Pontegadea, the family office group of Spanish retail magnate Amancio Ortega, best-known for owning fashion retailer Zara, appears determined to construct the biggest privately-owned property profile in the world.
Just this month, Pontegadea added to Ortega’s global real estate empire by buying London’s iconic Adelphi building for £550 million ($700 million), picking up blue-chip tenants Spotify, Conde Nast and The Economist in the process. As property aficionados, Pontegadea’s investment was widely acclaimed as a vote of confidence in UK commercial real estate, with their Mayfair-based office saying they did “not expect Brexit to have a significant impact” because they are a “long-term investor in prime locations.”
Pontegadea is estimated to own a combined property portfolio worth $8 billion
Ortega, 81, is listed by Forbes as the world’s sixth richest man with total wealth placed at $70 billion. A big part of that wealth is property, with Pontegadea estimated to own a combined property portfolio worth $8 billion, representing just over 10% of a fortune which originated when he co-founded retail giant Inditex, owners of Zara, in 1975.
The majority of Ortega’s fortune is derived from his 59.3% stake in Inditex, the world’s largest clothing retailer. He controls his stake through Spanish-based holding companies Pontegadea Inversiones and Partler. Ortega’s property arm, Pontegadea Real Estate, forms part of this business conglomerate.
Ortega controls his companies through his family as well as trusted lieutenants. Pontegadea Inversiones’s first vice-president is his wife Flora Pérez with consigliere José Arnau as second vice-president. Marta Ortega Perez, Ortega’s youngest daughter, is also a senior executive in the business, and many expect she will succeed her father. His preference for Perez is reinforced by a wry observation that: “The problem of succession anywhere in the world arises from the fact that not all legal heirs are suitable”.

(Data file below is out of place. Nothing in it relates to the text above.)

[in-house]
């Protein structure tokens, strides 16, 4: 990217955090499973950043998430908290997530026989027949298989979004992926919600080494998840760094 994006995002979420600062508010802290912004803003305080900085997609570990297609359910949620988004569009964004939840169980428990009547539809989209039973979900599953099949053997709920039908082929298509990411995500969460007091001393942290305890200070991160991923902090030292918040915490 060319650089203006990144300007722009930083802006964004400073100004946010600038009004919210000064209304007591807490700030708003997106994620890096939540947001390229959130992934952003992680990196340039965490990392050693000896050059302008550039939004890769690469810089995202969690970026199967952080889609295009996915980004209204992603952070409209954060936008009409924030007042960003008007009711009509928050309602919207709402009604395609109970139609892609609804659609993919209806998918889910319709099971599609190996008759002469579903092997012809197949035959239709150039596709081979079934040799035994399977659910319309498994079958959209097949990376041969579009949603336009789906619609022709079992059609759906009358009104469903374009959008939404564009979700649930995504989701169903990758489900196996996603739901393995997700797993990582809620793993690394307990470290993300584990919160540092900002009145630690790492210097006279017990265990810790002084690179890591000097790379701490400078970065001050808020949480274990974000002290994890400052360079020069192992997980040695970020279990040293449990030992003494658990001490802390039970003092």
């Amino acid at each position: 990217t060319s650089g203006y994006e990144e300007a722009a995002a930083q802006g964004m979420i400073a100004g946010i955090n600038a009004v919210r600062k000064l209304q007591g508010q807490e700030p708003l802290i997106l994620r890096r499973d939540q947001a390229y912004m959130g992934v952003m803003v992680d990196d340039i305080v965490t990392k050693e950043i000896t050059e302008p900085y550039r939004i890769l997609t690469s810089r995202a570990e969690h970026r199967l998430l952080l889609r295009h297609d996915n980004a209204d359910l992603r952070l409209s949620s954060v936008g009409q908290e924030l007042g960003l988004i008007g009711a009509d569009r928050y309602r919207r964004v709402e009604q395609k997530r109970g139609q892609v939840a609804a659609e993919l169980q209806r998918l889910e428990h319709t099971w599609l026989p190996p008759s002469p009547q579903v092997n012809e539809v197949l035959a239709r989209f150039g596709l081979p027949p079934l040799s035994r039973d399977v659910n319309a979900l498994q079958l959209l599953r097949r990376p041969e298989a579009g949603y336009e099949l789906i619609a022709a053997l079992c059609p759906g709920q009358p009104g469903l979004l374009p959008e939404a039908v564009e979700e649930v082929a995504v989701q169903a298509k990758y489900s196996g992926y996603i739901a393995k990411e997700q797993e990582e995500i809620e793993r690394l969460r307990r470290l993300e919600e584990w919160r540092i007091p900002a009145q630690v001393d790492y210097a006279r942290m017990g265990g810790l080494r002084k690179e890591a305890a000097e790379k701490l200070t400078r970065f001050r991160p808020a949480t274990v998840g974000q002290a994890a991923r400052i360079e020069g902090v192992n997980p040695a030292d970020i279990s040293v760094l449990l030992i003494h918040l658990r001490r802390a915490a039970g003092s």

Strategy and prominent buildings
Based in Arteixo in Spain’s north-west, Inditex generates annual dividends of between $400 million and $1.2 billion a year. Pontegadea Real Estate invests a proportion of this primarily in flagship office and retail premises located in prime districts around the globe where a steady, reliable income stream is available.
The primary markets are Spain, mostly in Madrid and Barcelona; the UK (London), the US (Miami, New York) Mexico, Canada, France (Paris and Cannes), Portugal, Germany, Italy, and South Korea.
Robert Cibeira, CEO of Pontegadea Real Estate, oversees the real estate arm globally and is a long-serving employee of Ortega who previously worked at Arthur Anderson in the 1990s. The local property portfolio includes No. 32 on the Spanish capital’s main shopping street Gran Vía as well as Torre Foster, Torre Picasso, and several buildings along La Castellana, another avenue in Madrid.
In London, Pontegadea’s UK subsidiary is headed up by Manuel Criado Romero, another qualified accountant who has been with Ortega’s business empire since 2012, having previously held senior posts at another family office and in private equity.
“I am the property of my business, not the reverse…” – Amancio Ortega
In addition to acquiring the Adelphi, Pontegadea owns retail and commercial sites across London such as stores on Oxford Street, Devonshire House and the Rio Tinto headquarters. The value of this portfolio rose to £2.1 billion at the end of 2017 with rental income of £68.3 million.
In the US, the Pontegadea estate includes the five-story, 79-foot tall, E.V. Haughwout commercial loft building in the SoHo neighbourhood of Manhattan. In 2016, the family office purchased for $517 million he Southeast Financial Centre in Miami. Marcos Fernandez Martinez heads up Pontegadea USA’s headquarters in Florida and has run the Americas division, which covers the US, Mexico, and Canada for over 8 years, having formerly been at Spanish Bank Caixa Galicia.
Other centres of investment include Paris and Cannes, where managing director Yohann Floc’h has been with Pontegadea for over 8 years, having cut his teeth at BNP Paribas Private Banking and Real Estate. In 2016, Ortega made his first venture into Asia, buying M Plaza commercial complex in Seoul.
The media-shy Ortega, he has never given an interview to any media outlet, once said: “I am the property of my business, not the reverse”.
With one of the biggest property holdings in the world, it’s fair to say: for Ortega a substantial proportion of that business is property.